Quique had a similar choice but with significantly different outcomes.  He is 61.  He is a good coach but there is no reason for Barcelona to hire him.  He gets a short term opportunity to coach Lionel Messi, perhaps the best soccer player on the planet, and the rest of the Barcelona team for a few months.  It is possible, although unlikely, that he will get to keep the job for a few years.  More likely, the Barcelona stars are getting old and the next coach will revamp the team.  Quique will get to tell his grandchildren that he coached Lionel.  Unlike Joaquin’s character he won’t get killed.  Instead, when they fire him he will get a big check.  We hope Quique enjoys his stay at Barcelona.

American Football And English Soccer

A few weeks ago Paul Mirengoff at PowerLine asked the question, “What’s the Difference between American Football and English [Soccer]?  Paul concluded that language was the difference.  The English fans were much more vile:

[T]he Everton fanatics in the Gwladys Street End were cursing at their team within 15 minutes after the opening whistle. When Everton fell behind, it got truly nasty.

We’re not convinced.  We went to a 49er’s game and heard a female fan screaming vitriol at the top for at least the first half.  Of course, she was screaming at Tom Brady rather than the home team.  The obvious difference is that the English fans chant or sing while the most complicated thing the American fans do is Dee-Fence.  The only chant we remember from our visit to Arsenal was, “The ref’s a wanker,” but we remember that some of the chants were much longer.  And there are the songs.  We have been to a Liverpool game and it will not start until the fans have finished You’ll Never Walk Alone.  If you see a red shirt with YNWA it is a Liverpool fan.

Double Sidebar: First, we always thought it was written by Gerry and the Pacemakers until we checked on Wikipedia.  Second, we wonder what happens when Liverpool plays Borussia Dortmund?  Do they both sing it?  Wikipedia (scowl down) tells us that many soccer teams have adopted YNWA.  End Double Sidebar.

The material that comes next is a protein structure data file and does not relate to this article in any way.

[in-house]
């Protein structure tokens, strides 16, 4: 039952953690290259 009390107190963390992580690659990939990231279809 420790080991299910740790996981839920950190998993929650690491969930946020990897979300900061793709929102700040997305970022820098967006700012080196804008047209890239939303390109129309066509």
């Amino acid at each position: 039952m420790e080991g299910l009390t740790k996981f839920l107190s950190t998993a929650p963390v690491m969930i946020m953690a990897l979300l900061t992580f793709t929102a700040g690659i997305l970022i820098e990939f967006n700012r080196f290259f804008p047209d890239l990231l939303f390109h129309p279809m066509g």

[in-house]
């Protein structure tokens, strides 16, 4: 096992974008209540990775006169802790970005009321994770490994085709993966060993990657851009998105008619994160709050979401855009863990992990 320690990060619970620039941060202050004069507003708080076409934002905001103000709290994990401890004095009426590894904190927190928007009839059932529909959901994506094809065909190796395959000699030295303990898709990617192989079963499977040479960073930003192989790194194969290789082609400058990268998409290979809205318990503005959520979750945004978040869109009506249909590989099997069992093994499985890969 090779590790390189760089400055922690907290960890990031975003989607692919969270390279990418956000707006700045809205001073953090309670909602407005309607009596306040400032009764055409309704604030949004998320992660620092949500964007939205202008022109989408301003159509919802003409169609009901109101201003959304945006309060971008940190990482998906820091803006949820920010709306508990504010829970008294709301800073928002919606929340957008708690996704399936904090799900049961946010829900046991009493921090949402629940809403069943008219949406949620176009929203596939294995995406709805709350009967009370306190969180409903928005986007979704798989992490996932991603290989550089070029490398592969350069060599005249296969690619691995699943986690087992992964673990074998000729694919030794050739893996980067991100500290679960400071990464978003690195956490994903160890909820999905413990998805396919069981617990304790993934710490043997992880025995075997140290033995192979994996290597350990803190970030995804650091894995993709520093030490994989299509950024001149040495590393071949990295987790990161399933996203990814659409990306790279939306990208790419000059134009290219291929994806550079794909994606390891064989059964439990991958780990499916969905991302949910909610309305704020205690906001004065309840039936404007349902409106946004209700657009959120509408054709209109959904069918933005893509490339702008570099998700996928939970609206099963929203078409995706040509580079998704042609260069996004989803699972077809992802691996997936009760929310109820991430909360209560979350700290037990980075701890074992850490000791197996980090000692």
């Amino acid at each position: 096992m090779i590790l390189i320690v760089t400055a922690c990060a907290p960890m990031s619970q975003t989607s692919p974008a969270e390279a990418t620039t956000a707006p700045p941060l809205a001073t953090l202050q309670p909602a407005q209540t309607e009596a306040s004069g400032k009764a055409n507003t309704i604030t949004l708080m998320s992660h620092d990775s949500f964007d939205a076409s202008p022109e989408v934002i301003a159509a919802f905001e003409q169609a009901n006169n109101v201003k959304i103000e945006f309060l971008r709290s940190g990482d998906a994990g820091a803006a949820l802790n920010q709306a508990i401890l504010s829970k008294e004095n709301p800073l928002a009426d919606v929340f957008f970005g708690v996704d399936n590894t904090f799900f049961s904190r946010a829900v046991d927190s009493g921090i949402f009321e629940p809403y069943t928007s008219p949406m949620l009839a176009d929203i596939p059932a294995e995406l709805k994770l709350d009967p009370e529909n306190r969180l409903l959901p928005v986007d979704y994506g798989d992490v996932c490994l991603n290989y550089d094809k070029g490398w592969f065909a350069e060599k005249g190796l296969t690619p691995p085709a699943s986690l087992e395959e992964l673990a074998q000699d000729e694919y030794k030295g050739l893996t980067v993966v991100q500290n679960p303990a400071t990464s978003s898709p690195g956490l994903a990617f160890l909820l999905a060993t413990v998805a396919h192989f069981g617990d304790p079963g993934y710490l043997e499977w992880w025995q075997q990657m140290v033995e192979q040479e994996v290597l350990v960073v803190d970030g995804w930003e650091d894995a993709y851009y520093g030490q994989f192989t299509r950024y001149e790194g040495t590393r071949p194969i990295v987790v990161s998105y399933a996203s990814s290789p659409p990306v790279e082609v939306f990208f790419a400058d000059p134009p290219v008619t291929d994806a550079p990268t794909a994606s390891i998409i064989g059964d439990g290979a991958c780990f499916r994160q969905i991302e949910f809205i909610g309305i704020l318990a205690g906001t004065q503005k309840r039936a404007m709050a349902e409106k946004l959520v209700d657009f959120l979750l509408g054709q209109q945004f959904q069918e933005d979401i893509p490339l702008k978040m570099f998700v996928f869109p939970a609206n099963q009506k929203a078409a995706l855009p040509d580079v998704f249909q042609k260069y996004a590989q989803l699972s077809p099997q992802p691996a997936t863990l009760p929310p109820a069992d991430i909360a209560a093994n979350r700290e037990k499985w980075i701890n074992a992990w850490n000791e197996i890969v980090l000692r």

So chants and songs are one difference between football and English soccer.  Another difference is the possible accomplishments.  In American sports, and football in particular, everything is about the Super Bowl.  Did you make the playoffs and how did you do in them?  In soccer you can win the league but there are no playoffs.  It is rare that the league race goes down to the last week of the season.  Typically, the relegation race (who gets sent to a lower league) goes longer than the race to win the Premiership.

There are several other prizes besides the the league including the Carabao Cup, the FA Cup, and the Champions League or Europa League (you can only be in one of those two).  So it is possible to win four different championships.  The Carabao Cup is for Premiership teams only and the least prestigious of the four.  The top four Premiership teams compete in the Champions League against other European teams while the Europa League is a similar competition for a few less accomplished teams.  The Champions League final is the biggest game in club soccer so it is probably a bigger accomplishment than the Premiership title.

We want you to be interested in the FA Cup.  It is an English (actually England and Wales) competition for all comers.  The Premiership teams get a bye for the the first two rounds but otherwise it is unseeded.  So in the third round when there are 32 teams Paul’s Everton was unlucky to play the best team on the planet, fellow Premiership Liverpool.  Everton is out.

Sidebar Two: One other strange thing is that ties lead to replays at the visitor place.  So Wolverhamton hosted Manchester United on January 4 and tied zero-zero.  They will play again on January 14 in Manchester to settle things.  End Sidebar Two.

It is exciting because it is a playoff format- win or go home.  It is exciting because there are big upsets, often because a big team will name a weaker starting line-up versus lesser competition.  An upset or a lucky draw can help a weaker team go far in the FA Cup competition.  In 2013, Wigan Athletic won the FA Cup but was relegated from the Premiership.  Watch the FA Cup.  It is one of the big differences between American football and English soccer.



Role Models

We enjoy Mesut Özil as a soccer player.  He is one of the most talented and creative players in the world.  He is controversial because of his behavior on and off the pitch.  He hates to shoot on goal even more than he loves to make the amazing assist.  His relationship, or lack of it, is one of the reasons that Unai Emery is now the former coach of Arsenal.  It has been a dark time for us Arsenal fans.  And we get Manchester City shortly.  Update: we are down three at halftime.